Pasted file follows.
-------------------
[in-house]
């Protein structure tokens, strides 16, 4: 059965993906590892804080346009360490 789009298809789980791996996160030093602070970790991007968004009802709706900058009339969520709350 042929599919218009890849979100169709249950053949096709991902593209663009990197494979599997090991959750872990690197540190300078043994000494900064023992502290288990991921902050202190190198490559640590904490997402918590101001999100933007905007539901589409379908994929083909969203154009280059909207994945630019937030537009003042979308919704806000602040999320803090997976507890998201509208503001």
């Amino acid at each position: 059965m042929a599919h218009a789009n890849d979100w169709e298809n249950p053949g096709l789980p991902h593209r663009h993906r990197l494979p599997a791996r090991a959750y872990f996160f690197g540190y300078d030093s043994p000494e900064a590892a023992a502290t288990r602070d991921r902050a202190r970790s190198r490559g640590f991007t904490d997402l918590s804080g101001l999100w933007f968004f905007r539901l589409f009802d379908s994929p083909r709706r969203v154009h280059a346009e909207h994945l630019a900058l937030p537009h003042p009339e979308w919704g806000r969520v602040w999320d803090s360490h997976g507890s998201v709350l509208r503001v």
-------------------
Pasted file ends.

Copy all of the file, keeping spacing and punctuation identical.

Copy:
[in-house]
């Protein structure tokens, strides 16, 4: 059965993906590892804080346009360490 789009298809789980791996996160030093602070970790991007968004009802709706900058009339969520709350 042929599919218009890849979100169709249950053949096709991902593209663009990197494979599997090991959750872990690197540190300078043994000494900064023992502290288990991921902050202190190198490559640590904490997402918590101001999100933007905007539901589409379908994929083909969203154009280059909207994945630019937030537009003042979308919704806000602040999320803090997976507890998201509208503001």
């Amino acid at each position: 059965m042929a599919h218009a789009n890849d979100w169709e298809n249950p053949g096709l789980p991902h593209r663009h993906r990197l494979p599997a791996r090991a959750y872990f996160f690197g540190y300078d030093s043994p000494e900064a590892a023992a502290t288990r602070d991921r902050a202190r970790s190198r490559g640590f991007t904490d997402l918590s804080g101001l999100w933007f968004f905007r539901l589409f009802d379908s994929p083909r709706r969203v154009h280059a346009e909207h994945l630019a900058l937030p537009h003042p009339e979308w919704g806000r969520v602040w999320d803090s360490h997976g507890s998201v709350l509208r503001v």